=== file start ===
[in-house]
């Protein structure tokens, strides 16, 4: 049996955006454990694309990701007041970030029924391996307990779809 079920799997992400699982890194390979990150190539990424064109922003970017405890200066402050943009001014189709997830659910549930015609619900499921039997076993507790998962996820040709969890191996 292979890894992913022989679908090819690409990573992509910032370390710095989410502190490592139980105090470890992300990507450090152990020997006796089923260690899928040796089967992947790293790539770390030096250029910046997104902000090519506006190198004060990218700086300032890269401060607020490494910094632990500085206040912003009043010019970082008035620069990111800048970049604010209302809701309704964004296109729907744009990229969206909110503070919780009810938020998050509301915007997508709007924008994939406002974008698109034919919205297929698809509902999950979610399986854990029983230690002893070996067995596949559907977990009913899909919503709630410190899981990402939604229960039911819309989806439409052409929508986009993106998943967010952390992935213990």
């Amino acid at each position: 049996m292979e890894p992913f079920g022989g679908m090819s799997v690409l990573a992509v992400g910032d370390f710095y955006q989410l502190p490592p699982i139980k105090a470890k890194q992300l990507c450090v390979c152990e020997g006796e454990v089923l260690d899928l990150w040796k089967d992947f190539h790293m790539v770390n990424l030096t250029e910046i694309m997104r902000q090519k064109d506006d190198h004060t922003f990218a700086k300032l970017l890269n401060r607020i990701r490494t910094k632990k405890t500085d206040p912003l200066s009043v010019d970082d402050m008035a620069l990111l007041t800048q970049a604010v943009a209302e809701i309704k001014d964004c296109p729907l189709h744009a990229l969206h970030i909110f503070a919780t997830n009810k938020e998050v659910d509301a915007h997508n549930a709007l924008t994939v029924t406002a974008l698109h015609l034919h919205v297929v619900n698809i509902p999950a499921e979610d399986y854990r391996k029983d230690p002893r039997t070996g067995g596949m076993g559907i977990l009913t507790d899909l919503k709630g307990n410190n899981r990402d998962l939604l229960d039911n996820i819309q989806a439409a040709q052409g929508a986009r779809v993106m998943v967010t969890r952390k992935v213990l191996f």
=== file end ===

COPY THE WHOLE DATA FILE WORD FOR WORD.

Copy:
[in-house]
């Protein structure tokens, strides 16, 4: 049996955006454990694309990701007041970030029924391996307990779809 079920799997992400699982890194390979990150190539990424064109922003970017405890200066402050943009001014189709997830659910549930015609619900499921039997076993507790998962996820040709969890191996 292979890894992913022989679908090819690409990573992509910032370390710095989410502190490592139980105090470890992300990507450090152990020997006796089923260690899928040796089967992947790293790539770390030096250029910046997104902000090519506006190198004060990218700086300032890269401060607020490494910094632990500085206040912003009043010019970082008035620069990111800048970049604010209302809701309704964004296109729907744009990229969206909110503070919780009810938020998050509301915007997508709007924008994939406002974008698109034919919205297929698809509902999950979610399986854990029983230690002893070996067995596949559907977990009913899909919503709630410190899981990402939604229960039911819309989806439409052409929508986009993106998943967010952390992935213990």
């Amino acid at each position: 049996m292979e890894p992913f079920g022989g679908m090819s799997v690409l990573a992509v992400g910032d370390f710095y955006q989410l502190p490592p699982i139980k105090a470890k890194q992300l990507c450090v390979c152990e020997g006796e454990v089923l260690d899928l990150w040796k089967d992947f190539h790293m790539v770390n990424l030096t250029e910046i694309m997104r902000q090519k064109d506006d190198h004060t922003f990218a700086k300032l970017l890269n401060r607020i990701r490494t910094k632990k405890t500085d206040p912003l200066s009043v010019d970082d402050m008035a620069l990111l007041t800048q970049a604010v943009a209302e809701i309704k001014d964004c296109p729907l189709h744009a990229l969206h970030i909110f503070a919780t997830n009810k938020e998050v659910d509301a915007h997508n549930a709007l924008t994939v029924t406002a974008l698109h015609l034919h919205v297929v619900n698809i509902p999950a499921e979610d399986y854990r391996k029983d230690p002893r039997t070996g067995g596949m076993g559907i977990l009913t507790d899909l919503k709630g307990n410190n899981r990402d998962l939604l229960d039911n996820i819309q989806a439409a040709q052409g929508a986009r779809v993106m998943v967010t969890r952390k992935v213990l191996f």